2) For students who can’t remember how to say problematic letters in English, I remind them that they say ‘I am [name]’ for the letter I, ‘e-mail’ for the letter E, ‘DJ’ for the letter J, or ‘YMCA’ for the letter Y — with a little dance just to elicit the right pronunciation of Y.

    • Hi Paola,

      Another one for “i” is iPod. My students find this one easier to remember than a full sentence … and I always have one with me as visual but silent prompt.

    • Hi there

      Thanks for your comment! You’re welcome here of course. I like your suggestions, especially SLoWer. Very nice!

  7. Hi!
    As an EFL student in Peru I was taught “OSASCOMP”, which means: Opinion, Size, Age, Shape, Colour, Origin, Material, Purpose…you know, the order of adjectives? It was pretty popular here, lots of teachers used it… I thought it was useless, what do u think?

    • Yes… the infamous order of adjectives. Nice mnemonic but I always found teaching ALL of those and making students remember them a bit of a waste of time. How often will they encounter a huge string of adjectives like that and need to order them? Gosh, I’d prefer it if my students remembered enough adjectives in English (i.e. instead of always saying “nice” or “bad”) without having to remember the order. However, if the mnemonic helps then so be it!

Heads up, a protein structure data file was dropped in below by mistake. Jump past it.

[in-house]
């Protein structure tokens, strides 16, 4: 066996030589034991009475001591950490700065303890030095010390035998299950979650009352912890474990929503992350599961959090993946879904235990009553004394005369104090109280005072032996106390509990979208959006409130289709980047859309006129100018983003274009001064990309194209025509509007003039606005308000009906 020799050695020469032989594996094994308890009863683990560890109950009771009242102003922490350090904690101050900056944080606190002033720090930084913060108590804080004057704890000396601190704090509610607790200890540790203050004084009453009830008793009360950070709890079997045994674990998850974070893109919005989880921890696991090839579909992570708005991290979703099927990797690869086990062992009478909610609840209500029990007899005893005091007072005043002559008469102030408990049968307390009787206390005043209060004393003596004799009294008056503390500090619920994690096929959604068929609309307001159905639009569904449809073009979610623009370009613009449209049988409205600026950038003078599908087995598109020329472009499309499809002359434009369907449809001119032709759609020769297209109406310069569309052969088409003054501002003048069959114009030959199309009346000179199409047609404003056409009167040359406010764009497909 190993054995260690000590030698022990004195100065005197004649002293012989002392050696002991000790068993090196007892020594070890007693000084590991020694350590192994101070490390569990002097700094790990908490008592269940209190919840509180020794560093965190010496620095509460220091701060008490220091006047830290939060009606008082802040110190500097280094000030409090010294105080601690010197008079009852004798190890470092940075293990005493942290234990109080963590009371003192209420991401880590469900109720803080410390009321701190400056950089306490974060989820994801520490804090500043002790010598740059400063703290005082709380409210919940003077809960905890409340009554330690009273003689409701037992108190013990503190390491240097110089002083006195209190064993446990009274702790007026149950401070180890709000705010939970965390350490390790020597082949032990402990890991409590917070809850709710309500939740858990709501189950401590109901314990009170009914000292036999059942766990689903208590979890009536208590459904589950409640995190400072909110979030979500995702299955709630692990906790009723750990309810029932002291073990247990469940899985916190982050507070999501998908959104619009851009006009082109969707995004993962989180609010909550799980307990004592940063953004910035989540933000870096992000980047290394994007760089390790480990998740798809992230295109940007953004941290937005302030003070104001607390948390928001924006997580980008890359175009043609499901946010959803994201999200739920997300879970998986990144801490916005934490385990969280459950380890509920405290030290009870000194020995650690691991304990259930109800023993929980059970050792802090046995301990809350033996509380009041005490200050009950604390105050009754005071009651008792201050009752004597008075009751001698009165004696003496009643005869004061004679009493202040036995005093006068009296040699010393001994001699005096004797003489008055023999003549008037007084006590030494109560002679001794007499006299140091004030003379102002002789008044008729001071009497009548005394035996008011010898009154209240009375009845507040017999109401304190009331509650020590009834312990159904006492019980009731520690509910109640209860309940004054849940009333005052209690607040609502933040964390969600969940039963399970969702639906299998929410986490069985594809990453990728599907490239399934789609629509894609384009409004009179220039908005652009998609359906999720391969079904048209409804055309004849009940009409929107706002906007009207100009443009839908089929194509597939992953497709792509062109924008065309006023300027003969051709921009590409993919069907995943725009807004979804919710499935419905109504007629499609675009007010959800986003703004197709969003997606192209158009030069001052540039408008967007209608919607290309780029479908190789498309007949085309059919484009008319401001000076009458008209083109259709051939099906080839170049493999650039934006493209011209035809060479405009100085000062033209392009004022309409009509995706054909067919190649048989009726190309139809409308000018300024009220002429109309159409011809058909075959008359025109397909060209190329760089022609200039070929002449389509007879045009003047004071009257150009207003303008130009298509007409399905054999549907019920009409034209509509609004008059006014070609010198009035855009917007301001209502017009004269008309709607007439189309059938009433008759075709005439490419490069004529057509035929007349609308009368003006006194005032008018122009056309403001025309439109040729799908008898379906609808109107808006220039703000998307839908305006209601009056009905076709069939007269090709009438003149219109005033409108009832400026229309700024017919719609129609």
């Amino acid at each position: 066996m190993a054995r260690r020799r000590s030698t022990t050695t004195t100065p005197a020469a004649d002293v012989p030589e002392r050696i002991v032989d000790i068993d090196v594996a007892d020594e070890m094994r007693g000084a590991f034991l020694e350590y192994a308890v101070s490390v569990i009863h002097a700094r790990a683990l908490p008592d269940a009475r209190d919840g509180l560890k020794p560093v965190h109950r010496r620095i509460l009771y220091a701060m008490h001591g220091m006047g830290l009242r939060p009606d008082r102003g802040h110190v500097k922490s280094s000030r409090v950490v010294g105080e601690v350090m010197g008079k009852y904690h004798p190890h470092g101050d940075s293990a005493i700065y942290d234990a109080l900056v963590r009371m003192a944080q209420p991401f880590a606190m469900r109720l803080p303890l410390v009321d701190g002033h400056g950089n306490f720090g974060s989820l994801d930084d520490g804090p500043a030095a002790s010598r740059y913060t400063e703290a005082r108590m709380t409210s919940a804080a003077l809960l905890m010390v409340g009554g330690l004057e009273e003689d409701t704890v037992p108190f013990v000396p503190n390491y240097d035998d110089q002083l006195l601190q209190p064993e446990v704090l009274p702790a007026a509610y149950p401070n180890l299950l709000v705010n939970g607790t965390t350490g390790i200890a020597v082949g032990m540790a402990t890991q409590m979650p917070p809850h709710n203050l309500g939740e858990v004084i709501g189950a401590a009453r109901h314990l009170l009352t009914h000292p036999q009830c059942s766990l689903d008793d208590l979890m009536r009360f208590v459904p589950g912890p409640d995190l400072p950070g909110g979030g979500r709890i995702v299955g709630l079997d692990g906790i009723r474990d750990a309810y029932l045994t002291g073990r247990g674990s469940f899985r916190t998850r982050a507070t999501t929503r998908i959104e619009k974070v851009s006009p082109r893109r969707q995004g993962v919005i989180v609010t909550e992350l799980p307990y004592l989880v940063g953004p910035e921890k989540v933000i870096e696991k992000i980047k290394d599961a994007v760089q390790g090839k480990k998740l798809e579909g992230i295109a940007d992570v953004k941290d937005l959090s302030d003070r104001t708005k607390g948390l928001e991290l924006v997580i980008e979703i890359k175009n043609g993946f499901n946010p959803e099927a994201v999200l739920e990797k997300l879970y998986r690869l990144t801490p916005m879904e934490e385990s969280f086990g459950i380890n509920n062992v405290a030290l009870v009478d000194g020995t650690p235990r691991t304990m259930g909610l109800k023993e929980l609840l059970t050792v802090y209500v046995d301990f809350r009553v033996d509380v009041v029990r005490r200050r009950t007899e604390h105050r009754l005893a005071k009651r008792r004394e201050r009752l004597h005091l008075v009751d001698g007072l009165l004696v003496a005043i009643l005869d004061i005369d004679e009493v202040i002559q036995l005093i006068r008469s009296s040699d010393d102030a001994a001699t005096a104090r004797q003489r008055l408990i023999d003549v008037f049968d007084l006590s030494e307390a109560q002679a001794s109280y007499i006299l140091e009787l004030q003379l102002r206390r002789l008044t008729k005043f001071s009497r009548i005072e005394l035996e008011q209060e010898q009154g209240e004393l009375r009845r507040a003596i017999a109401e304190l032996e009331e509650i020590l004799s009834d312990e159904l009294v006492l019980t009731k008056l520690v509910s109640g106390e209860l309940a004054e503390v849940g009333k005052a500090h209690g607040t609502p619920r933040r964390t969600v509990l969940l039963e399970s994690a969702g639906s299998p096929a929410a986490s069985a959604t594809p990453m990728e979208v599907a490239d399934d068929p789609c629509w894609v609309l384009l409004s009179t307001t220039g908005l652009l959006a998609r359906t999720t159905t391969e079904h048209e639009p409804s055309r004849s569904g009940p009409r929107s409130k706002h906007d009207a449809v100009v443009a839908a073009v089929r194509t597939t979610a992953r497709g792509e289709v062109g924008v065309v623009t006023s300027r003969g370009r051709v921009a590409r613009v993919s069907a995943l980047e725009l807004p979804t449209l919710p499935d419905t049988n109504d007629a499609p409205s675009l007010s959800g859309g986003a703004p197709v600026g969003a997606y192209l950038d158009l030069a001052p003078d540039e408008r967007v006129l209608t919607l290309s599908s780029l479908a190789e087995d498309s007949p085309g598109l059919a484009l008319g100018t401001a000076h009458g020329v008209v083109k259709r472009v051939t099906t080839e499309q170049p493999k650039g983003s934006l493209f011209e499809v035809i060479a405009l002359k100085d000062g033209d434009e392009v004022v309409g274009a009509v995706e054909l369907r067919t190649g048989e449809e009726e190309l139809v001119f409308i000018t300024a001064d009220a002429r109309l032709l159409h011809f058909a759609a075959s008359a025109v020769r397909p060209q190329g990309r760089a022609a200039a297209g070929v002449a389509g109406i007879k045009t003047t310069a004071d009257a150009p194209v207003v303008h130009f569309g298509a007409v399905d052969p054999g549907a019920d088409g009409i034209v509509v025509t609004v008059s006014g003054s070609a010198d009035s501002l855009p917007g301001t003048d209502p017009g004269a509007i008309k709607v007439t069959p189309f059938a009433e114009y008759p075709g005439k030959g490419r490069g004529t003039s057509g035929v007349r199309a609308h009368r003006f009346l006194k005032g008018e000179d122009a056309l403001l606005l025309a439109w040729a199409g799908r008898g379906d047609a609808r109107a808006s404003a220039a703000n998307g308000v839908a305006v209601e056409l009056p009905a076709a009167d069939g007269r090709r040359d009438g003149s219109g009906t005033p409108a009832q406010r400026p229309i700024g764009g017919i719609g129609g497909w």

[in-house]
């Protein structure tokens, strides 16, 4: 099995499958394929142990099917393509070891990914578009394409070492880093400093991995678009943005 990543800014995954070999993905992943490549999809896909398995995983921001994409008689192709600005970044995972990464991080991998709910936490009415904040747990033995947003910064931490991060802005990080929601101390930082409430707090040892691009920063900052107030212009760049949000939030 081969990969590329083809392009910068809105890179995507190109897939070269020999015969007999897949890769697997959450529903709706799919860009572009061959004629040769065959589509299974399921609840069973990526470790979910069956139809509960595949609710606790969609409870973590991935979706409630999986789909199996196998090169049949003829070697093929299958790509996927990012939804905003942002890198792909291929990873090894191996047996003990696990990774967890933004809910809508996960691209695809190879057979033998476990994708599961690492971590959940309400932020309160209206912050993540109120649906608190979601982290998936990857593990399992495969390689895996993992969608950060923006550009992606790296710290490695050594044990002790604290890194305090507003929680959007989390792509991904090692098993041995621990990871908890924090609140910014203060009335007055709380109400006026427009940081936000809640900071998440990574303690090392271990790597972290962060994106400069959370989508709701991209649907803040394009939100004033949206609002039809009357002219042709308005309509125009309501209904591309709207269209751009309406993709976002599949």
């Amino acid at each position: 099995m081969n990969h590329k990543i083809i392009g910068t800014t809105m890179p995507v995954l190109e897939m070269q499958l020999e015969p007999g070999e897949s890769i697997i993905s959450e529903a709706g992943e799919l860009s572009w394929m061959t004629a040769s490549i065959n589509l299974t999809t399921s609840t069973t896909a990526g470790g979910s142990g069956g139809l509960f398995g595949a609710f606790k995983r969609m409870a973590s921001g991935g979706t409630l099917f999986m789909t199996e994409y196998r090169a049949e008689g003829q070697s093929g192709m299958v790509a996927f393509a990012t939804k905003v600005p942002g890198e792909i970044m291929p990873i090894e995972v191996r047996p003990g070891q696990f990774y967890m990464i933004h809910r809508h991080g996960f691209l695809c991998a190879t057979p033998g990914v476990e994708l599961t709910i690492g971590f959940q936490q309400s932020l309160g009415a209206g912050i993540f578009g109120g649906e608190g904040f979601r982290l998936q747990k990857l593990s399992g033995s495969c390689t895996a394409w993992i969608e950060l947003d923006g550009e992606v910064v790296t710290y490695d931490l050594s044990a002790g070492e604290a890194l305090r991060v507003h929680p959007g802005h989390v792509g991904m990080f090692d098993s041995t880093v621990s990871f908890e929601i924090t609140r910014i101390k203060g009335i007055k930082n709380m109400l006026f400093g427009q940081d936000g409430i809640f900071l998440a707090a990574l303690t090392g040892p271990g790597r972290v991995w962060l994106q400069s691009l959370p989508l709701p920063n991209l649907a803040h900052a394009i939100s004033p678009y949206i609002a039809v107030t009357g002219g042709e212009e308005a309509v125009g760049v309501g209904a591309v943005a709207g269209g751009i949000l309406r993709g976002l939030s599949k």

A learner in a writing class taught me this one to help remember co-ordinating conjustions!

    for, and, nor, but, or, yet.

  9. Great site! When I was in grade school we had a poem that helped to remember the parts of speech. I can only remember the first line or two and was hoping someone would have the whole thing.
    What I remember is: A noun is a person, a place or a thing, an example of which is a piece of string An adjective tells us what kind or how many and goes with a noun like one little penny.
    That is all I remember – hopefully, someone has the rest. Thank you.

    • Hi Beverly and welcome to this blog! The beginning of that mnemonic does sound familiar, but I’m at a loss to tell you the rest. Maybe someone else here will know? Anyone?

  10. Regarding the Months of the Year (and days of same), the version I learned back in the Jurassic age ended:

    …save February, to which we 28 assign, ’till Leap Year gives it 29.

  11. for singular/plural stuff, i like giving this mnemonic: A NOSE = Anyone-body-thing, NOone-body-thing, Someone-body-thing, Everyone-body-thing

    you have only one nose and one means singular

    my students like it 😀